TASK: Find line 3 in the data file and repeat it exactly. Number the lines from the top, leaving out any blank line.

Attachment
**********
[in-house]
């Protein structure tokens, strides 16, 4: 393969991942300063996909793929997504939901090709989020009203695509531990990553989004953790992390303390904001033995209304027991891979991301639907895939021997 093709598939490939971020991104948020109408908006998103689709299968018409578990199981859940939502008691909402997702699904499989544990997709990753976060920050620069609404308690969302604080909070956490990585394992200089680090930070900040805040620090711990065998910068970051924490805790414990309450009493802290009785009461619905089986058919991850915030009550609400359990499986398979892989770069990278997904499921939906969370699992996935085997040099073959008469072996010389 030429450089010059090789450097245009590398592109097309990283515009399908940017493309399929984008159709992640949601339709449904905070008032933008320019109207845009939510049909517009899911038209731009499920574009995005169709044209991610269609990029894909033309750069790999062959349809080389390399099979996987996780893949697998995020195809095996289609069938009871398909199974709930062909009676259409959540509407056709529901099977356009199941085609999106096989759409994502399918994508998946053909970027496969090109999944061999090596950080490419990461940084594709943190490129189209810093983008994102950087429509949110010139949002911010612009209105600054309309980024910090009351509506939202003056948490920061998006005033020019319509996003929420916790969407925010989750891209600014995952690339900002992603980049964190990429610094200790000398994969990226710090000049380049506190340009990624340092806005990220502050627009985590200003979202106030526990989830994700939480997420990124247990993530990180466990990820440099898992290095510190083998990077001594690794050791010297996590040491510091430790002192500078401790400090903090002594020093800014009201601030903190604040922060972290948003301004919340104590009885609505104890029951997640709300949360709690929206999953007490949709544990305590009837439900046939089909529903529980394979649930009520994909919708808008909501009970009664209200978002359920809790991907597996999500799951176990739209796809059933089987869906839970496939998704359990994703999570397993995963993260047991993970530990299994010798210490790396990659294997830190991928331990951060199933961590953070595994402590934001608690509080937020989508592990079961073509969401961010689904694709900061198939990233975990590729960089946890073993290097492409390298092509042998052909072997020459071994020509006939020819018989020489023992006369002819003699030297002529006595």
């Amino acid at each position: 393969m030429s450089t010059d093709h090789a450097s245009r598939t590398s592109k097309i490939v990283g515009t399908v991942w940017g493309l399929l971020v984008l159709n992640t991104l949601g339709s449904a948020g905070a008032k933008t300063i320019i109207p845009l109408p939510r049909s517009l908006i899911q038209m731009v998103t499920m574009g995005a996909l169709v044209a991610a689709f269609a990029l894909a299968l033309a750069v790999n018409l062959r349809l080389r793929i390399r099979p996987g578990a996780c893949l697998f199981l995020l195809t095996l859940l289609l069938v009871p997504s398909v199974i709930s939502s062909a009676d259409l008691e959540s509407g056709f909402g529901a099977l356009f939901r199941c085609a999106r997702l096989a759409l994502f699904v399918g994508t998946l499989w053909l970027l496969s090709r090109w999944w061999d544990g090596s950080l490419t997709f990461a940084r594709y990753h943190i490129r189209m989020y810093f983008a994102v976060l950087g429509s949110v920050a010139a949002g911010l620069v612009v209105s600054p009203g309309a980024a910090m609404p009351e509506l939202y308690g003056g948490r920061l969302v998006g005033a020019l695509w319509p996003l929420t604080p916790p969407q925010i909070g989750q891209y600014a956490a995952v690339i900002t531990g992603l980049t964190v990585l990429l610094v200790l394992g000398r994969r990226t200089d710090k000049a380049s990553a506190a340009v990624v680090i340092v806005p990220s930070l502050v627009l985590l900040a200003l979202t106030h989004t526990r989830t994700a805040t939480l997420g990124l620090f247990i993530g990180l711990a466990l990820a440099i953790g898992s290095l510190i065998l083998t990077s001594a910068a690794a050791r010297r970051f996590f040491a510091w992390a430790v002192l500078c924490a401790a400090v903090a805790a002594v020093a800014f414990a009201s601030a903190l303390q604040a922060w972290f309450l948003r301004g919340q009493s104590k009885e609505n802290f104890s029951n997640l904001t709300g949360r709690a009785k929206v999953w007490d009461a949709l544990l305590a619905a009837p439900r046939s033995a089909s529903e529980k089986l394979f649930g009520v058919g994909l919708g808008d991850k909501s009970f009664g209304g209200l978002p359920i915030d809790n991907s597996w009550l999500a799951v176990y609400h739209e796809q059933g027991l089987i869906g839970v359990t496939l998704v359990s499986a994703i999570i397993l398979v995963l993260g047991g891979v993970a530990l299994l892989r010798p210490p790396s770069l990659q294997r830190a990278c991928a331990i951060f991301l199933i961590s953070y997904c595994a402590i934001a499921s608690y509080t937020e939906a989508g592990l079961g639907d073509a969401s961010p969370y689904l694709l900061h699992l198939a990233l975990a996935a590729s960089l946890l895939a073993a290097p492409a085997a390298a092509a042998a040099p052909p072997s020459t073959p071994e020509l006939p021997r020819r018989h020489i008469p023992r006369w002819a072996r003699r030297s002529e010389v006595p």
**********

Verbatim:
């Amino acid at each position: 393969m030429s450089t010059d093709h090789a450097s245009r598939t590398s592109k097309i490939v990283g515009t399908v991942w940017g493309l399929l971020v984008l159709n992640t991104l949601g339709s449904a948020g905070a008032k933008t300063i320019i109207p845009l109408p939510r049909s517009l908006i899911q038209m731009v998103t499920m574009g995005a996909l169709v044209a991610a689709f269609a990029l894909a299968l033309a750069v790999n018409l062959r349809l080389r793929i390399r099979p996987g578990a996780c893949l697998f199981l995020l195809t095996l859940l289609l069938v009871p997504s398909v199974i709930s939502s062909a009676d259409l008691e959540s509407g056709f909402g529901a099977l356009f939901r199941c085609a999106r997702l096989a759409l994502f699904v399918g994508t998946l499989w053909l970027l496969s090709r090109w999944w061999d544990g090596s950080l490419t997709f990461a940084r594709y990753h943190i490129r189209m989020y810093f983008a994102v976060l950087g429509s949110v920050a010139a949002g911010l620069v612009v209105s600054p009203g309309a980024a910090m609404p009351e509506l939202y308690g003056g948490r920061l969302v998006g005033a020019l695509w319509p996003l929420t604080p916790p969407q925010i909070g989750q891209y600014a956490a995952v690339i900002t531990g992603l980049t964190v990585l990429l610094v200790l394992g000398r994969r990226t200089d710090k000049a380049s990553a506190a340009v990624v680090i340092v806005p990220s930070l502050v627009l985590l900040a200003l979202t106030h989004t526990r989830t994700a805040t939480l997420g990124l620090f247990i993530g990180l711990a466990l990820a440099i953790g898992s290095l510190i065998l083998t990077s001594a910068a690794a050791r010297r970051f996590f040491a510091w992390a430790v002192l500078c924490a401790a400090v903090a805790a002594v020093a800014f414990a009201s601030a903190l303390q604040a922060w972290f309450l948003r301004g919340q009493s104590k009885e609505n802290f104890s029951n997640l904001t709300g949360r709690a009785k929206v999953w007490d009461a949709l544990l305590a619905a009837p439900r046939s033995a089909s529903e529980k089986l394979f649930g009520v058919g994909l919708g808008d991850k909501s009970f009664g209304g209200l978002p359920i915030d809790n991907s597996w009550l999500a799951v176990y609400h739209e796809q059933g027991l089987i869906g839970v359990t496939l998704v359990s499986a994703i999570i397993l398979v995963l993260g047991g891979v993970a530990l299994l892989r010798p210490p790396s770069l990659q294997r830190a990278c991928a331990i951060f991301l199933i961590s953070y997904c595994a402590i934001a499921s608690y509080t937020e939906a989508g592990l079961g639907d073509a969401s961010p969370y689904l694709l900061h699992l198939a990233l975990a996935a590729s960089l946890l895939a073993a290097p492409a085997a390298a092509a042998a040099p052909p072997s020459t073959p071994e020509l006939p021997r020819r018989h020489i008469p023992r006369w002819a072996r003699r030297s002529e010389v006595p």